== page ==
The principle of mutual recognition is increasingly being questioned by courts. So is the finding of the European Court of Human Rights that in principle the EU offers equivalent protection to that provided for under the European Convention of Human Rights (ECHR) - the Bosphorus presumption, upon which the relationship between the EU legal order and the ECHR is premised.
Procedural systems of many Member States allow the claimant to obtain default judgments without examination of the merits against non-appearing defendants, ensuring a swift and cost effective administration of justice. At the recognition stage, Member States courts are required to verify if “useful” and “effective” remedies are available for the defaulting defendant in the country of origin. Such enquiry is problematic, as information on how local remedies are applied in practice is often unavailable to litigants and courts. Unlike lis pendens rules, Regulation (EU) no 1215/2012 does not provide for the exchange of information between courts of Member States regarding available procedural remedies for the defaulting defendant opposing recognition of default judgments. Also, it is unclear whether recognizing courts are required to verify ex officio if and which remedies are available in the State of origin. This creates an obstacle to the development of the European area of justice and jeopardizes mutual trust.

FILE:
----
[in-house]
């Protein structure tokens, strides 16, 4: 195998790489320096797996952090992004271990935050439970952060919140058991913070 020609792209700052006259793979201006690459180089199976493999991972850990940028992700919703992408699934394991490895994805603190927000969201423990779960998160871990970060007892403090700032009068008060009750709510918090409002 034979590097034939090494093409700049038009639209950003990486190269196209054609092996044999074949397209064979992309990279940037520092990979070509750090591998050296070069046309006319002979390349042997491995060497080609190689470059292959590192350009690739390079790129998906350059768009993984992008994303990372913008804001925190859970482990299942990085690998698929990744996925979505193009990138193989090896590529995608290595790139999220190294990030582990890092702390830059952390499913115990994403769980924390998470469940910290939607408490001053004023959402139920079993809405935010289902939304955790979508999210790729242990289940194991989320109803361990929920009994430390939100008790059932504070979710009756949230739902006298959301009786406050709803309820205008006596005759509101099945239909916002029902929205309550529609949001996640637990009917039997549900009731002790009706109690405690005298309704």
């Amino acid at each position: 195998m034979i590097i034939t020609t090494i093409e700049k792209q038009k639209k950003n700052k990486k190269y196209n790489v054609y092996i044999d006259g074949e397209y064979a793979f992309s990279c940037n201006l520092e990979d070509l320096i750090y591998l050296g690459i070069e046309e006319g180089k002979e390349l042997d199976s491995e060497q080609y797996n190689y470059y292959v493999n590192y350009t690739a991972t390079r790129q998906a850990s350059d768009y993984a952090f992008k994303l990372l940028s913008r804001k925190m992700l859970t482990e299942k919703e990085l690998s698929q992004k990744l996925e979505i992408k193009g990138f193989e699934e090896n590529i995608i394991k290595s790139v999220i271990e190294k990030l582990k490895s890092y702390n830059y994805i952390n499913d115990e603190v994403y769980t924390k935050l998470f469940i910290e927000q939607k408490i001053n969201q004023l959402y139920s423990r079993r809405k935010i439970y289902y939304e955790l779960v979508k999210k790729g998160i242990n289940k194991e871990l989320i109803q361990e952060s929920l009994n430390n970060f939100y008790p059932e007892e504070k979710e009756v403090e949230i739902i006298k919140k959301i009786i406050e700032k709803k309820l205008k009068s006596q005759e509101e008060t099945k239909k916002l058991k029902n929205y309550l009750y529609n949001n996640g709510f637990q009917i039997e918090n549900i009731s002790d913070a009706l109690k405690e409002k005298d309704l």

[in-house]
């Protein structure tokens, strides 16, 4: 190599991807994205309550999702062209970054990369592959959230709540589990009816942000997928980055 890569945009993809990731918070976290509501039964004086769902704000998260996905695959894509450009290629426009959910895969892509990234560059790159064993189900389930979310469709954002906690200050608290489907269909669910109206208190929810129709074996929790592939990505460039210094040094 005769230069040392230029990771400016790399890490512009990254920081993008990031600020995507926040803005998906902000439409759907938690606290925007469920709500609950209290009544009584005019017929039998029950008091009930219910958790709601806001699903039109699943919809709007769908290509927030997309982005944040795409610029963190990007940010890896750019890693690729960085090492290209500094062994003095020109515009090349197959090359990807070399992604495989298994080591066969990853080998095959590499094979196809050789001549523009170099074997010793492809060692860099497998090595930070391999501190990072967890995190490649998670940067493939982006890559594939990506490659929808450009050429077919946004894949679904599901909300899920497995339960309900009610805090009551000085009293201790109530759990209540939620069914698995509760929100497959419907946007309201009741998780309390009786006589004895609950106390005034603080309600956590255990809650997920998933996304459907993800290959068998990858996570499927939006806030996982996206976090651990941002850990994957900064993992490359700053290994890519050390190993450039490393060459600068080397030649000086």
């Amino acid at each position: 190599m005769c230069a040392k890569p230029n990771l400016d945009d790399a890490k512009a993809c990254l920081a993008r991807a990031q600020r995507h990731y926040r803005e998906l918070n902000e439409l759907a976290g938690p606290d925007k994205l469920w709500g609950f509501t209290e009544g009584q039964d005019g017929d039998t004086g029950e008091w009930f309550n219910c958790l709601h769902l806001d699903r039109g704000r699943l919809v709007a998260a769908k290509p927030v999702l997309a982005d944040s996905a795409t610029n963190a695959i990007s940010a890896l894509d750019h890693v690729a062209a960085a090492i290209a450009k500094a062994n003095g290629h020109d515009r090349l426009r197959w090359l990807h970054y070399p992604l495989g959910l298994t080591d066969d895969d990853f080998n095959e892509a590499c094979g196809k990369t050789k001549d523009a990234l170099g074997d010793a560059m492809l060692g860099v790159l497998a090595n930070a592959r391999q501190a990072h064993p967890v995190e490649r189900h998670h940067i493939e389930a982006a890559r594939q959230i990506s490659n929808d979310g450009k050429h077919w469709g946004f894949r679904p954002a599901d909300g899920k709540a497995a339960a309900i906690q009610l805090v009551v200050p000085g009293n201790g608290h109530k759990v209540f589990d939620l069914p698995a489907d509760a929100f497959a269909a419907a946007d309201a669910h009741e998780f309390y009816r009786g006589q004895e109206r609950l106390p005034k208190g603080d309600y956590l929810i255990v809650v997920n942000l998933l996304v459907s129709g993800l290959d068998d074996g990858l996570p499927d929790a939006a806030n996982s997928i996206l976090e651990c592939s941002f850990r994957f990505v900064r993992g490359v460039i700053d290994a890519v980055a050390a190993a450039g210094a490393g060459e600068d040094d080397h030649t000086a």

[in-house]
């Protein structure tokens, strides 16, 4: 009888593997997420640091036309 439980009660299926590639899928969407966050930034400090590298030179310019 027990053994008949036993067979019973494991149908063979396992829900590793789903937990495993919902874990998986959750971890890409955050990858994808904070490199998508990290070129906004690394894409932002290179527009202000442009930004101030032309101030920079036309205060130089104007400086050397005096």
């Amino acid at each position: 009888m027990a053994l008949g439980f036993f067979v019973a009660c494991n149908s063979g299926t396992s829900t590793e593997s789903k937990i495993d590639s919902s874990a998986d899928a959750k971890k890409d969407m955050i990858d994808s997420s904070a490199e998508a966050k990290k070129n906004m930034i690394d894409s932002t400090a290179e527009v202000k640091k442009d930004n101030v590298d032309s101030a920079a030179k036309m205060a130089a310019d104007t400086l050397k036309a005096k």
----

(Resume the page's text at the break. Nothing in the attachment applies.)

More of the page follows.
By clarifying the standard of a useful and effective remedy, which according to Article 45, Regulation 1215/2012 is a condition for the recognition of default judgments, this project focuses on the effects of non-appearance of defendants in civil and commercial proceedings, with a view to improving mutual knowledge and understanding of potential obstacles to the functioning of the European area of justice.